Coming clean

People

December 2, 2019



Project Outpour’s Laureen Jenkins promotes health and dignity for our city’s most vulnerable residents.

by Allison Futterman

Laureen Jenkins is showering people with kindness — literally. Jenkins, 38, is the founder of Project Outpour, which provides access to showers for homeless people. Traveling with her customized mobile shower trailer, Jenkins — a native of upstate New York who moved to Charlotte when she was 16 — and her volunteers set up each week outside of Spintastic Laundromat and The Men’s Shelter of Charlotte, allowing homeless guests access to a warm shower. Her compassionate spirit, along with a longstanding passion for helping others, is reflected in her work, which seeks to elevate humanity and dignity in everyone, regardless of their circumstances. 

Comments were edited for brevity and clarity.

Where did this idea come from?

In 2015, I was working in Dallas for a nonprofit that helped people living in poverty and dealing with homelessness. One day, I was chatting with a homeless man. It was a hot and gross day, and I found out that he hadn’t taken a shower in two weeks. I remember thinking about how there are so many good things like shelters and food pantries, but we never think about people needing to shower. I was disgusted that so many people were missing a basic human need. I saw a food truck and that’s when God planted the seed in me: If we can put food on a truck, why not showers?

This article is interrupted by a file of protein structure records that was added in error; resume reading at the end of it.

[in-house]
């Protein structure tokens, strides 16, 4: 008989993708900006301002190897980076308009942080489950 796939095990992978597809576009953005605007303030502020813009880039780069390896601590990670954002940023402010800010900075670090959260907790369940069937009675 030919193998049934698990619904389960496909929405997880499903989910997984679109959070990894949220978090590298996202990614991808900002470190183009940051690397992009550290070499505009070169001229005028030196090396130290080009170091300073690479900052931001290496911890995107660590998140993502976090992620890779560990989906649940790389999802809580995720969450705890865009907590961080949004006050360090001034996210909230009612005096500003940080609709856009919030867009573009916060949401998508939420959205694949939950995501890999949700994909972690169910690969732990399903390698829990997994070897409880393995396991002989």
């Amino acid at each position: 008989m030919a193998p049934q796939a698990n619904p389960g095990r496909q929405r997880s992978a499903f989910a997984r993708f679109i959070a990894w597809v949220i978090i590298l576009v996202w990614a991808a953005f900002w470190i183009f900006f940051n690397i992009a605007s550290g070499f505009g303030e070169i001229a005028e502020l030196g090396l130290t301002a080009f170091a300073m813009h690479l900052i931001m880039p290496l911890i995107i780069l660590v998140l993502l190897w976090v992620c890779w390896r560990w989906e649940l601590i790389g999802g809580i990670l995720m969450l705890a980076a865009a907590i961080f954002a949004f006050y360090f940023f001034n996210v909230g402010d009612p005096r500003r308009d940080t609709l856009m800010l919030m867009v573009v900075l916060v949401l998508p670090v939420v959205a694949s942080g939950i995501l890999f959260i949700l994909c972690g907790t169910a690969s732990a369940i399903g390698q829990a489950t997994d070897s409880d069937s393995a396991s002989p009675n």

When did you take your idea to the next level?

After I moved back to Charlotte in 2016, I had fleeting ideas about it. Then in the summer of 2017, I had lunch with my mom and I said, “Remember that shower idea? I’ve actually been doing research on it and this is a thing.” I had no idea that other places had identified this as a need and were doing it, and it was working. I said, “We’re doing this!” 

Are there any rules for the people who use your showers?

We do have a set of basic expectations. It’s really just a simple code of conduct. We ask people not to smoke in the bathrooms. We ask them to be mindful of the 20-minute time limit. Of course, no harassing anyone.  

You also provide useful items to those you serve. 

I don’t like pre-assembled hygiene kits. It’s well-intentioned, but I think they can be wasteful and remove an opportunity for people to make decisions for themselves. We let people choose up to four items. We have combs, lip balm, deodorant and more. We want people to choose what they need, rather than giving them things they don’t need and won’t use. 

What’s next for Project Outpour?

I want to go to more locations, hopefully Freedom Drive and uptown. I’m exploring other community partnerships, such as partnering with laundromats. The idea is that we would give people some kind of laundry card they could use to pay for doing their laundry. That would be another way to foster personal responsibility and accountability. While I’m not going to wash or fold your clothes for you, I will cover the cost.  

To learn more about Project Outpour, visit projectoutpour.org.

Photograph Courtesy of Project Outpour

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